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In a 1st, stabilised PSLV 4th stage to be used to conduct in-orbit experiments; June 30 mission to launch 3 Singapore satellites

The Times of India logo The Times of India 22/6/2022 Chethan Kumar
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BENGALURU: In a first, the Indian Space Research Organisation (Isro) will be using a "stabilised" fourth stage of the PSLV launch vehicle to conduct in-orbit experiments. This — PSLV Orbital Experimental Module (POEM) — will be tested in the PSLV-C53 mission scheduled for 6pm on June 30, which will launch three satellites from Singapore.

Through POEM, Isro said on Wednesday, it proposes to demonstrate the utilisation of the spent upper stage of the launch vehicle as a stabilised platform for scientific payloads subsequent to the separation of the satellites.

“POEM activity performs in-orbit scientific experiments using the spent PS4 (fourth) stage as an orbital platform. It is the first time that the PS4 stage would orbit the earth as a stabilised platform. Attitude stabilisation is achieved using a dedicated NGC (navigation, guidance and control) system,” an Isro statement read.

POEM will derive power from the solar panels mounted around the PS4 tank and a Li-Ion battery. It navigates using four sun sensors, a magnetometer, gyros & NavIC. “It carries dedicated control thrusters using Helium gas storage and is enabled with the telecommand feature,” Isro added.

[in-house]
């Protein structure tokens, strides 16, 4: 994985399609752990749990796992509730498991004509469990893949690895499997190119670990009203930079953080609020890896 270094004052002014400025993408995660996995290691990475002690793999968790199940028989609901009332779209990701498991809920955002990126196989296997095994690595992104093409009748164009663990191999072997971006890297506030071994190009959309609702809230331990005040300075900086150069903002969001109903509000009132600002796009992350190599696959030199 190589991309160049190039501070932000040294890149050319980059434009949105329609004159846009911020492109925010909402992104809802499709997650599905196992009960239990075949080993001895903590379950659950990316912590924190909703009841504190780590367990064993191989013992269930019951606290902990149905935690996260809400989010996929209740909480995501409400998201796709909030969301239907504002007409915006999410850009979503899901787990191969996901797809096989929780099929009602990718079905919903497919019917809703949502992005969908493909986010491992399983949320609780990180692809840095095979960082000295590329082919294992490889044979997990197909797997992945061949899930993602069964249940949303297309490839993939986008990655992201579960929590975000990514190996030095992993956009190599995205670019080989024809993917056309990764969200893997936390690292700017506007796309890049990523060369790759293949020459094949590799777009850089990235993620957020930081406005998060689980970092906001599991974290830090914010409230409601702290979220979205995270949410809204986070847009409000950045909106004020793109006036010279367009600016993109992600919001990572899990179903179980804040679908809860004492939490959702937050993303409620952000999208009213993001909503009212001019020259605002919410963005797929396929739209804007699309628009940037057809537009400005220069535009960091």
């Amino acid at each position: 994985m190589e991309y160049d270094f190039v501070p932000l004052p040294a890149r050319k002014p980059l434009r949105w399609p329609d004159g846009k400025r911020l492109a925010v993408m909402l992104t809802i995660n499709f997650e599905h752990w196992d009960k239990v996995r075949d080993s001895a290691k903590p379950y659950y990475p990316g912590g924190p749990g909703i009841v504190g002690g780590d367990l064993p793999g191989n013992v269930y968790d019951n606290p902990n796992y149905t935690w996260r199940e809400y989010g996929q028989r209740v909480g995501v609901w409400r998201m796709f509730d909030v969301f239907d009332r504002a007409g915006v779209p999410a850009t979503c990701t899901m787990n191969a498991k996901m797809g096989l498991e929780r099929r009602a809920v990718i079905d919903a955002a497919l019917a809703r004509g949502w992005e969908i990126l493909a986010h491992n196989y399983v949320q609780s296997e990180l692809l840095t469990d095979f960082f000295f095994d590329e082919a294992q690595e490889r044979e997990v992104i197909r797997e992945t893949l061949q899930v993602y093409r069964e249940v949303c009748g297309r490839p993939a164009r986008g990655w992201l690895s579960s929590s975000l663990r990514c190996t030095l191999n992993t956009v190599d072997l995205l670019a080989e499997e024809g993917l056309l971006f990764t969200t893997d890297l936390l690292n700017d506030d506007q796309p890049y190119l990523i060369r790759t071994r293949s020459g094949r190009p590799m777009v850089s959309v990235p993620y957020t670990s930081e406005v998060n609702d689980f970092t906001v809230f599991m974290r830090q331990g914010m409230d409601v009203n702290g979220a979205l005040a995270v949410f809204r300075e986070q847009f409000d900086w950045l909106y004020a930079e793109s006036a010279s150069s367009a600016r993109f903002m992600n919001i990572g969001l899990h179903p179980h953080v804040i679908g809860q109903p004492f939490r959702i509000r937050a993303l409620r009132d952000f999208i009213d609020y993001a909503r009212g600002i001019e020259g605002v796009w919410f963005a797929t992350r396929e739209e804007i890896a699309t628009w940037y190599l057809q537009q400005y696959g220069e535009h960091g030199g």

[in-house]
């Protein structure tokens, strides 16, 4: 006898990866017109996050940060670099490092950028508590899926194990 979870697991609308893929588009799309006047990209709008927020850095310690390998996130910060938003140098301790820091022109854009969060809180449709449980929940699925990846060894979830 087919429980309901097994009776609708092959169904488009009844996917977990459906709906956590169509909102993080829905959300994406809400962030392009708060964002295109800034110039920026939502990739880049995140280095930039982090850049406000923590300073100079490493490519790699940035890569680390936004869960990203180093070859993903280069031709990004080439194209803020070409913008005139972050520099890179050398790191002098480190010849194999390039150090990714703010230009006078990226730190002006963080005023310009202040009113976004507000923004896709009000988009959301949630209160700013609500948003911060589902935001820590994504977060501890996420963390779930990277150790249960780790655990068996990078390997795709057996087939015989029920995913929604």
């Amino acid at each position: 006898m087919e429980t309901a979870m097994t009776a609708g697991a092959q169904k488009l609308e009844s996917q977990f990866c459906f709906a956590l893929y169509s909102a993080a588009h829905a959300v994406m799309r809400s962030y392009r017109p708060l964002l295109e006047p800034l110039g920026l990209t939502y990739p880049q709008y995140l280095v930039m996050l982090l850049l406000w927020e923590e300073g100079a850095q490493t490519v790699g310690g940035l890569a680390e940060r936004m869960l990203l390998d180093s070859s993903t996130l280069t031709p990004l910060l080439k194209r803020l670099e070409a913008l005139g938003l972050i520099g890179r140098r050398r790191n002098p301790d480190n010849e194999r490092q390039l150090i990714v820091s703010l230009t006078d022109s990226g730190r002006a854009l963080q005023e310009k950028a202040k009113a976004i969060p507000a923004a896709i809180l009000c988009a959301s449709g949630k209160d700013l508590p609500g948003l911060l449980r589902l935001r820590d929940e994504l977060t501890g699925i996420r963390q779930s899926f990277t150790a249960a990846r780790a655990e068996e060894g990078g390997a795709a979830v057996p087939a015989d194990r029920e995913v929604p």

The last stage will carry six payloads including two from Indian Space start-ups Digantara and Dhruva Aerospace, enabled through new regulator IN-SPACe and Space PSU NSIL.


Elaborating on the actual launch, Isro said the PSLV-C53 mission’s 25-hour countdown will begin at 5pm on June 29.

“PSLV-C53 is the second dedicated commercial mission of NewSpace India Limited (NSIL). It is designed to orbit DS-EO satellite along with two other co-passenger satellites from ST Electronics, Singapore. This is the 55th mission of PSLV and 15th mission using the PSLV core-alone (CA) variant,” Isro said.

The TOI was the first to report that the PSLV-C53 will carry three Singapore satellites. “A four stage, 44.4m-tall PSLV-C53, has a lift-off mass of 228.4 tonne. It would inject the DS-EO into an orbit at an altitude of 570km,” Isro said.

It added that the first satellite, the DS-EO, is a 365kg satellite, while the second one, NeuSAR, a 155kg satellite, is Singapore’s first small commercial satellite carrying a synthetic-aperture radar (SAR) payload.

“Both belong to Singapore and are built by Starec Initiative, Republic of Korea. The third satellite is a 2.8kg Scoob-1 of Nanyang Technological University (NTU), Singapore. The DS-EO carries an electro-optic, multi-spectral payload with 0.5m resolution imaging capability while NeuSAR is capable of providing images in day and night and under all weather conditions,” the statement read.

The SCOOB-I, Isro said, was the first satellite in the Student Satellite Series (S3-I), a hands-on student training programme from the Satellite Research Centre (SaRC) at Singapore’s NTU School of Electrical and Electronic Engineering.

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